Detroit — The group credited for building up Detroit’s popular Midtown neighborhood is expanding its reach north along Woodward Avenue.
Sue Mosey, executive director of Midtown Detroit Inc., announced Friday that two projects in New Center would get $7.5 million in investment, a move that drives redevelopment dollars a bit further out from downtown and Midtown neighborhoods, where new construction projects have become commonplace.
Midtown Detroit Inc. and several partners will rehabilitate a three-story, 1896 building at 6568 Woodward, on the corner of Woodward and East Grand Boulevard, she said. The building will have a ground-floor restaurant named Wilda’s Cafe, a new venture from the founders of the popular Rose’s Fine Food diner on the city’s east side. The building will also have three affordable and seven market-rate apartments aimed at housing artists on the upper floors, and office space to be leased to the Ralph C. Wilson Jr. Foundation.
The building, named Woodward Grand, is in the middle of its renovation. It is “the front door for New Center,” Mosey said. “It made sense for us to prioritize this ...”
Another chunk of the money announced Friday will go toward opening the North End Collective, across Woodward. That project is aimed at giving local entrepreneurs and businesses a venue to sell their merchandise and adds more shopping to the Woodward strip, Mosey said.
Mosey’s Midtown Detroit Inc. has about 70,000 square feet of commercial space along Woodward in New Center, she said, most of which is made up of storefronts.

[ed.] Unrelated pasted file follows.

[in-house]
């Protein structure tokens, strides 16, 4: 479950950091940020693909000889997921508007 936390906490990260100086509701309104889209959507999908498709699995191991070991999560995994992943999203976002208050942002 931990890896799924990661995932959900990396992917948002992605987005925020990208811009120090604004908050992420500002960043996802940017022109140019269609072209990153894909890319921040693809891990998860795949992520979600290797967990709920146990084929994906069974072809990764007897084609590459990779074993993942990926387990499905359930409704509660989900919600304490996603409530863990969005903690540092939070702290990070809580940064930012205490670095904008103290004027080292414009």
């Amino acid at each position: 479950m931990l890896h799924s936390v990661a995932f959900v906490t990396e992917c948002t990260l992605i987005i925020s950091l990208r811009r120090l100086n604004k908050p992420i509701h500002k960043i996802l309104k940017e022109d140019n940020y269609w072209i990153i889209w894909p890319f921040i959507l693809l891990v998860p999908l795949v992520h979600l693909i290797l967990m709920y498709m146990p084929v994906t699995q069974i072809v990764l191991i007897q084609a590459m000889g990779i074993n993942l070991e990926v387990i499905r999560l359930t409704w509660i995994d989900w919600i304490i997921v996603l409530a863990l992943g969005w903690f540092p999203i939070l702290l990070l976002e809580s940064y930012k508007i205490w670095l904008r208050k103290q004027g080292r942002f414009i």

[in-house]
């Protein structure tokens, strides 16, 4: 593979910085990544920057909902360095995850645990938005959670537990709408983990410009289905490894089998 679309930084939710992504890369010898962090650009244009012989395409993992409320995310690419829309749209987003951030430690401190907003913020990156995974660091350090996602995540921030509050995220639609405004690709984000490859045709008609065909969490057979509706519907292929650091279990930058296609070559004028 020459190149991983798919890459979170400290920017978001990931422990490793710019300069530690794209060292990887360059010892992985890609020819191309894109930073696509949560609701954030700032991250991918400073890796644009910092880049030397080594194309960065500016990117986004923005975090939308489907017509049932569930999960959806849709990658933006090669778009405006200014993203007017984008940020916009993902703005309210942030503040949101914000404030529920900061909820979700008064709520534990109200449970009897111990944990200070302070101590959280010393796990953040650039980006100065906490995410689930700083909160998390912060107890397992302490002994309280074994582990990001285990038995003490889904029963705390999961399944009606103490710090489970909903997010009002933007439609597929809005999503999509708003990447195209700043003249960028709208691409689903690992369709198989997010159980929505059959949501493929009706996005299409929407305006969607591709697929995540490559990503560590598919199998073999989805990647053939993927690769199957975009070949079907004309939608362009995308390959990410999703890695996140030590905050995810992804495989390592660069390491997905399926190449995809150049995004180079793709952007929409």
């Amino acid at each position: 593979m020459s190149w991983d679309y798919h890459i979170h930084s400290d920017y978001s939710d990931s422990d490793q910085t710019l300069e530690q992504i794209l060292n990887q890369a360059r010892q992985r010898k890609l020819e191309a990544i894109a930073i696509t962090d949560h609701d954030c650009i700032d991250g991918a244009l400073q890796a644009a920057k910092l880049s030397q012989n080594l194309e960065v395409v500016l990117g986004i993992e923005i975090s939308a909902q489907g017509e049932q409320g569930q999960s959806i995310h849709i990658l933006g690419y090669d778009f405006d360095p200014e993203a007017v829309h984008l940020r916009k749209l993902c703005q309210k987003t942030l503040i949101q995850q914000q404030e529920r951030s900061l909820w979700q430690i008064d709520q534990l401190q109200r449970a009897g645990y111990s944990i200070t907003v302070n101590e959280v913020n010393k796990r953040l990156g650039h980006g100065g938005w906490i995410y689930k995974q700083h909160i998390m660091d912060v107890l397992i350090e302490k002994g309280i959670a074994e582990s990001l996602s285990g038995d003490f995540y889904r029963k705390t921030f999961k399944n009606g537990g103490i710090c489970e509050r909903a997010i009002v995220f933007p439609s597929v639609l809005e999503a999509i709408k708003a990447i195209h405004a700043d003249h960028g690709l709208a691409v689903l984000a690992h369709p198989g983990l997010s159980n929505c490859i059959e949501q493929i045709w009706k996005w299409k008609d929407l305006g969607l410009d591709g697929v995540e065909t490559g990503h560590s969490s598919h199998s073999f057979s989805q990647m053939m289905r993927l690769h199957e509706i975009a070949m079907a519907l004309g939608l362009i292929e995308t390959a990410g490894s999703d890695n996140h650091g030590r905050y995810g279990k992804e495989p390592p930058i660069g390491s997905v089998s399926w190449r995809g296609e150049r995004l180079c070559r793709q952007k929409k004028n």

Plans for New Center include adding home goods stores, bakeries, markets and small fitness centers, Mosey said. All of the plans will add value and business to the area where local businesses have been holding down the fort through Detroit’s economic recovery and QLine construction, which hampered foot traffic along Woodward the last couple years.
“We plan to do full renovations on all of the properties we bought,” she said Friday. The entities involved in the redevelopments have another $36.5 million “in the pipeline” for this district.
The projects should come on line within the next two years. Mosey said her company has surveyed New Center residents to see what they need on their neighborhood’s main drag.
In Midtown, Mosey and others have curated a mix of shopping, restaurants and other destinations, which have boosted the slice outside of downtown to become one of the most densely populated, well-known areas of the city.
Mosey said Friday that most of the storefronts acquired by her company already have tenants lined up.
Funding for the first projects come in part from the Michigan Economic Development Corp., the Ralph C. Wilson Jr. Foundation, Capital Impact Partners and Invest Detroit.
Woodward Grand sits about three blocks from the M1 Rail offices on Woodward. New Center is the northern end of the 3.3-mile track, which stretches from downtown’s Campus Martius. The QLine will come online this spring, officials have said.
M1 and city officials have said for a few years that the rail would spur redevelopment in neighborhoods along the Woodward corridor.